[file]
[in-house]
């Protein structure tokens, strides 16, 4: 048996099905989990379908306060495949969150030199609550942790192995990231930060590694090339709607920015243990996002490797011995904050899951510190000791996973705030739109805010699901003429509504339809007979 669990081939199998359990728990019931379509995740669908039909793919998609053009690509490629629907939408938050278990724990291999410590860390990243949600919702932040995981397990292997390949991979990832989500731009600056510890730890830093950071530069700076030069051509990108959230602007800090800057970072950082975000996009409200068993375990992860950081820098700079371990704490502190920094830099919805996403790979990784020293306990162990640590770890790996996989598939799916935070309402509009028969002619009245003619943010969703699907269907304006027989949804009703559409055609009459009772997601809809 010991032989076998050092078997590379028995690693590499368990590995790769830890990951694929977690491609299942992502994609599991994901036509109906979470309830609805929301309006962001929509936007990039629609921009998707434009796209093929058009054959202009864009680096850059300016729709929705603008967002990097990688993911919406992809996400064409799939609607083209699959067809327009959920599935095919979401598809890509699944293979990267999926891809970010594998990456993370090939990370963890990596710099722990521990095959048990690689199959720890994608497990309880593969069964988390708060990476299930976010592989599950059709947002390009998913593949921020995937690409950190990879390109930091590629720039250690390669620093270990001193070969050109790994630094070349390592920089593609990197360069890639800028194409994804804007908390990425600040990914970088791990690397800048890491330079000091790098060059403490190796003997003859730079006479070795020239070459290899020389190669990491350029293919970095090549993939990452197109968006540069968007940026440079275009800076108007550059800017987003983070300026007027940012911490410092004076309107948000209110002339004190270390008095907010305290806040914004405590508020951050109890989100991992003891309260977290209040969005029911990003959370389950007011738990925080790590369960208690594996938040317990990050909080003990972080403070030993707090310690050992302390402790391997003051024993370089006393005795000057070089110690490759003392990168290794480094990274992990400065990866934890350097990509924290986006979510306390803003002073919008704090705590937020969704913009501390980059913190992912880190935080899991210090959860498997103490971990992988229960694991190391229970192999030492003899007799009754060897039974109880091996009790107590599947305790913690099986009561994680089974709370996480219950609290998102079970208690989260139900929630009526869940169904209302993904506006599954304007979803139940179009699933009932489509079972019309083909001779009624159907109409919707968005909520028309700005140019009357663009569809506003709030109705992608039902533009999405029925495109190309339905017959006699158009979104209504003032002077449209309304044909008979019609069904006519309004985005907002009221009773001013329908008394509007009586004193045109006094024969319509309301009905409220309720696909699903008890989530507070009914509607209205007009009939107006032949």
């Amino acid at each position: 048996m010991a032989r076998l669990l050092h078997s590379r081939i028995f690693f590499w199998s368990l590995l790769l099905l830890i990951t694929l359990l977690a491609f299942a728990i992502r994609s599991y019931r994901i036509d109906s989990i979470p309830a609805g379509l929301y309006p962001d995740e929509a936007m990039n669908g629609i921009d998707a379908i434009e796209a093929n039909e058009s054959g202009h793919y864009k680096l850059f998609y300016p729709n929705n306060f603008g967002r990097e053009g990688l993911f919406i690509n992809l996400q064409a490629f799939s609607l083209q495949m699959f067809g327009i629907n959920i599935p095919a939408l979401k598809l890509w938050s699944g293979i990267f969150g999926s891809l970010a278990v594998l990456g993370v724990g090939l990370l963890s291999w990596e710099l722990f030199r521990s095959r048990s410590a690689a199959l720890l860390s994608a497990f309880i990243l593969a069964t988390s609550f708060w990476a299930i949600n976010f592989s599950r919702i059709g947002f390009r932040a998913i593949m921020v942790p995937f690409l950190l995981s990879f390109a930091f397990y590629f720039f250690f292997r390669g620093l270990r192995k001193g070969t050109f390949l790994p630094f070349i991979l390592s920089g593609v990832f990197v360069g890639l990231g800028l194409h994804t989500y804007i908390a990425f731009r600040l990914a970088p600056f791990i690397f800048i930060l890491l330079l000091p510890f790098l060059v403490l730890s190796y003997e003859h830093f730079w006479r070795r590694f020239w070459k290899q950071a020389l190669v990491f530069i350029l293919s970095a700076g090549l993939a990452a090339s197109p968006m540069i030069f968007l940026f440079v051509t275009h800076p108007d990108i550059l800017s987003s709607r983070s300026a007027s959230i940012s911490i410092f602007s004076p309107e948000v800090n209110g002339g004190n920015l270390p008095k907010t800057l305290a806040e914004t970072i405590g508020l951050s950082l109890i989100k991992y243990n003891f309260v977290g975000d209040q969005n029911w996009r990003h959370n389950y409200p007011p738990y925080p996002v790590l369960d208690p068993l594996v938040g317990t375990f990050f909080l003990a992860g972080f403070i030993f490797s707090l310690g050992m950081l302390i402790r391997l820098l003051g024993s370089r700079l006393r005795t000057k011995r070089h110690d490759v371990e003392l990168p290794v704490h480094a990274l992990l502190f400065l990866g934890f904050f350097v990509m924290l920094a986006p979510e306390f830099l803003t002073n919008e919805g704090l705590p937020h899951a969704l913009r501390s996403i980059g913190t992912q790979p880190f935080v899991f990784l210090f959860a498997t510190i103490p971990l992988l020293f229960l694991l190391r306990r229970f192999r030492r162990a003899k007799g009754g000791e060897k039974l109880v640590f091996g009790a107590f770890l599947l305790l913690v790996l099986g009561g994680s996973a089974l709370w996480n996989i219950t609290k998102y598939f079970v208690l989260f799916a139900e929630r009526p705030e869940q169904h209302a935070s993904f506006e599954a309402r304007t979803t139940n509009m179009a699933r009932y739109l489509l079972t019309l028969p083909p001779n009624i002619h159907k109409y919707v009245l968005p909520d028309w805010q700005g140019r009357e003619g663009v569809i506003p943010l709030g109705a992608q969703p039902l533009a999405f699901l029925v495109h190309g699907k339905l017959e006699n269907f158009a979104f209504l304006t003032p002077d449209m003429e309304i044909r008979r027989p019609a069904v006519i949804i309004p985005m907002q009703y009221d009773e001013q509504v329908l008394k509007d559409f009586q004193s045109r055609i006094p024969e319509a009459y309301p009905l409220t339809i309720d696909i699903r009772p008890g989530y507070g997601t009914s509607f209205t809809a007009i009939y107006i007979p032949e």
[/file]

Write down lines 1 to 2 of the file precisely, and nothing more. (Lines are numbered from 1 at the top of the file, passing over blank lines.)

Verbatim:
[in-house]
């Protein structure tokens, strides 16, 4: 048996099905989990379908306060495949969150030199609550942790192995990231930060590694090339709607920015243990996002490797011995904050899951510190000791996973705030739109805010699901003429509504339809007979 669990081939199998359990728990019931379509995740669908039909793919998609053009690509490629629907939408938050278990724990291999410590860390990243949600919702932040995981397990292997390949991979990832989500731009600056510890730890830093950071530069700076030069051509990108959230602007800090800057970072950082975000996009409200068993375990992860950081820098700079371990704490502190920094830099919805996403790979990784020293306990162990640590770890790996996989598939799916935070309402509009028969002619009245003619943010969703699907269907304006027989949804009703559409055609009459009772997601809809 010991032989076998050092078997590379028995690693590499368990590995790769830890990951694929977690491609299942992502994609599991994901036509109906979470309830609805929301309006962001929509936007990039629609921009998707434009796209093929058009054959202009864009680096850059300016729709929705603008967002990097990688993911919406992809996400064409799939609607083209699959067809327009959920599935095919979401598809890509699944293979990267999926891809970010594998990456993370090939990370963890990596710099722990521990095959048990690689199959720890994608497990309880593969069964988390708060990476299930976010592989599950059709947002390009998913593949921020995937690409950190990879390109930091590629720039250690390669620093270990001193070969050109790994630094070349390592920089593609990197360069890639800028194409994804804007908390990425600040990914970088791990690397800048890491330079000091790098060059403490190796003997003859730079006479070795020239070459290899020389190669990491350029293919970095090549993939990452197109968006540069968007940026440079275009800076108007550059800017987003983070300026007027940012911490410092004076309107948000209110002339004190270390008095907010305290806040914004405590508020951050109890989100991992003891309260977290209040969005029911990003959370389950007011738990925080790590369960208690594996938040317990990050909080003990972080403070030993707090310690050992302390402790391997003051024993370089006393005795000057070089110690490759003392990168290794480094990274992990400065990866934890350097990509924290986006979510306390803003002073919008704090705590937020969704913009501390980059913190992912880190935080899991210090959860498997103490971990992988229960694991190391229970192999030492003899007799009754060897039974109880091996009790107590599947305790913690099986009561994680089974709370996480219950609290998102079970208690989260139900929630009526869940169904209302993904506006599954304007979803139940179009699933009932489509079972019309083909001779009624159907109409919707968005909520028309700005140019009357663009569809506003709030109705992608039902533009999405029925495109190309339905017959006699158009979104209504003032002077449209309304044909008979019609069904006519309004985005907002009221009773001013329908008394509007009586004193045109006094024969319509309301009905409220309720696909699903008890989530507070009914509607209205007009009939107006032949």